Warriors boss Cameron George says arriving at their new Tamworth training base will be just the tonic, after the NRL club's anxious wait to return to Australia was rubber-stamped on Saturday.
However George confirmed the target was to move to the Central Coast following their period in quarantine, and host games there for the remainder of the remodelled NRL season.
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The New Zealand-based franchise were officially cleared for take-off on Saturday and will arrive in the NSW country town on Sunday afternoon, with Tamworth's domestic airport given an exemption to accept a one-off international flight.
The Australian Border Force approval was the latest green light as the NRL targets a May 28 competition resumption, an ambition strengthened by the Warriors' ability to train while they undertake a 14-day isolation period.
George hoped a plan would be in place for families to join teammates within a month and entertained the prospect of further relaxations between the two countries helping their cause.
While he said the chance to play again in Auckland this season would be nice, George said their focus was on a move from Tamworth to the Central Coast for the duration of their campaign.
"They're very excited and finally got some direction, some certainty which is crucial to these guys and their families," he said.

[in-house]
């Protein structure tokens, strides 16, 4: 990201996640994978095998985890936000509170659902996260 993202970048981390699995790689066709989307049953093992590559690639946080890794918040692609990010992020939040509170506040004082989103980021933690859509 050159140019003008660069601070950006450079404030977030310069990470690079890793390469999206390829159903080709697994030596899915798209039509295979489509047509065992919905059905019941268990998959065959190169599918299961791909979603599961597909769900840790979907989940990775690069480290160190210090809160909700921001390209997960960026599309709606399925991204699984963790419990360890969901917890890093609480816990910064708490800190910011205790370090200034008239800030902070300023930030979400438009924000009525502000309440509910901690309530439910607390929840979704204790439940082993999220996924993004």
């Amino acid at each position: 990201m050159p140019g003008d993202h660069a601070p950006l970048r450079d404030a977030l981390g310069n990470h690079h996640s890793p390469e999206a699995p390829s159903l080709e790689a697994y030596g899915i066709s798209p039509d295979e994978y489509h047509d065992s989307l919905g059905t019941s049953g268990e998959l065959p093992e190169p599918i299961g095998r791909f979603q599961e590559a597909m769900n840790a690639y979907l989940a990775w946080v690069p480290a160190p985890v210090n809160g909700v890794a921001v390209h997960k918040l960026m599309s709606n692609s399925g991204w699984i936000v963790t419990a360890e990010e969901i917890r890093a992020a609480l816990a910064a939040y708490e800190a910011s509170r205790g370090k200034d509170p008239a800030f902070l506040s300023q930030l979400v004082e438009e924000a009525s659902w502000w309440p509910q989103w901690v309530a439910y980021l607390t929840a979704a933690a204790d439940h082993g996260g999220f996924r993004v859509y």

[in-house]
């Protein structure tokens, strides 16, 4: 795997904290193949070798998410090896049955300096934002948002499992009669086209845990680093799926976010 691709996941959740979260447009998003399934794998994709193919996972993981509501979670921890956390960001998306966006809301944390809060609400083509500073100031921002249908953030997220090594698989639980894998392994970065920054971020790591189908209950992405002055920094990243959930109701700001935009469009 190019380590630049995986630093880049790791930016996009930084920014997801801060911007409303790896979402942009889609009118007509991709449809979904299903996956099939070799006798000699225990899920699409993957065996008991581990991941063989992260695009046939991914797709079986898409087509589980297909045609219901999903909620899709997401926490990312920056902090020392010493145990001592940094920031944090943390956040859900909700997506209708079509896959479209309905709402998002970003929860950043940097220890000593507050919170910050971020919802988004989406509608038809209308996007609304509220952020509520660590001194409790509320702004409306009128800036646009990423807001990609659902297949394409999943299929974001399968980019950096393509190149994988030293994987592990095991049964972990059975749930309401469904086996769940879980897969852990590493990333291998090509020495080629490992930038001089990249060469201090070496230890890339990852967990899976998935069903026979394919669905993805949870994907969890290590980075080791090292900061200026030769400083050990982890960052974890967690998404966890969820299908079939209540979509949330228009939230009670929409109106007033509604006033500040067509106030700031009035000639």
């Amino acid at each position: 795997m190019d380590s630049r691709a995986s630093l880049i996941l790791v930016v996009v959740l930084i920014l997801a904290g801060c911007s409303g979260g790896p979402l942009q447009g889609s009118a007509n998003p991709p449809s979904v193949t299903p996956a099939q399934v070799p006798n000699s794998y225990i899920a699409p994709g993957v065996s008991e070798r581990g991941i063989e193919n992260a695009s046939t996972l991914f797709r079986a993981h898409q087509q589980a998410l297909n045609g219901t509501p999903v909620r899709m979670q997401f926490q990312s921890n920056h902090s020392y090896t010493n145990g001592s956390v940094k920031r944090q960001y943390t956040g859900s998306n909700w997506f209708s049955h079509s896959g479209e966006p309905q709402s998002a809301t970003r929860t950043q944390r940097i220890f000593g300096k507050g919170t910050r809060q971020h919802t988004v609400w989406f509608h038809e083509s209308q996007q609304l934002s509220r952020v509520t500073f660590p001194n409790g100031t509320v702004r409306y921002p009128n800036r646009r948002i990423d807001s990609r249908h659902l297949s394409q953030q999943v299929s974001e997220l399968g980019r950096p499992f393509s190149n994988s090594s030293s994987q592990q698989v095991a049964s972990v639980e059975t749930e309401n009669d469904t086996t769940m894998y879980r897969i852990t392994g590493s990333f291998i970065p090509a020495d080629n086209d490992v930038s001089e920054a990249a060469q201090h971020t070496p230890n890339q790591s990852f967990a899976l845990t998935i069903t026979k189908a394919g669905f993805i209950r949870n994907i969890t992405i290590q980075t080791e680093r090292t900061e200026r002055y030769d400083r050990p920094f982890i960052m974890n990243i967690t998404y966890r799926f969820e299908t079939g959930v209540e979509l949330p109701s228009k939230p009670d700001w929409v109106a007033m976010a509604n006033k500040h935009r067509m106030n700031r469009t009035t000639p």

"We can't underestimate how challenging it's been.
"I think everyone's just climbing the walls; they'll love seeing a green oval that they can train together on with their mates.
"They're looking forward to going and it's really good for the team that they get this chance because at some stages it looked a bit shaky."
Warriors choose preference
George said he wasn't sure of the NRL's venue arrangements, but was happy to state his preference when asked on Saturday.
"Whether they have two or three central grounds (where everyone plays) I'm not quite sure," he said.
"However if we're based on the Central Coast, obviously there's a stadium there (in Gosford) and we're close to Newcastle, and also close to Sydney.
"Ideal scenario could be Central Coast but ... that could differ from the NRL's view."
The Warriors will have access to an in-house wellbeing officer while in Australia and, like all clubs, be subject to a biosecurity briefing on Monday before training gets the all-clear.
The approval follows Friday's crucial move from Queensland Premier Annastacia Palaszczuk, confirming borders would be open for the state's three NRL teams to play in NSW.
"This is an excellent outcome for rugby league and another step towards the competition resuming on May 28,'' Australian Rugby League Commission Chairman Peter V'landys said.
"As a game, we cannot thank the Warriors enough for everything they are doing.
"Right from the start of this pandemic, the club and its players have put the competition first and for that, we will be forever thankful."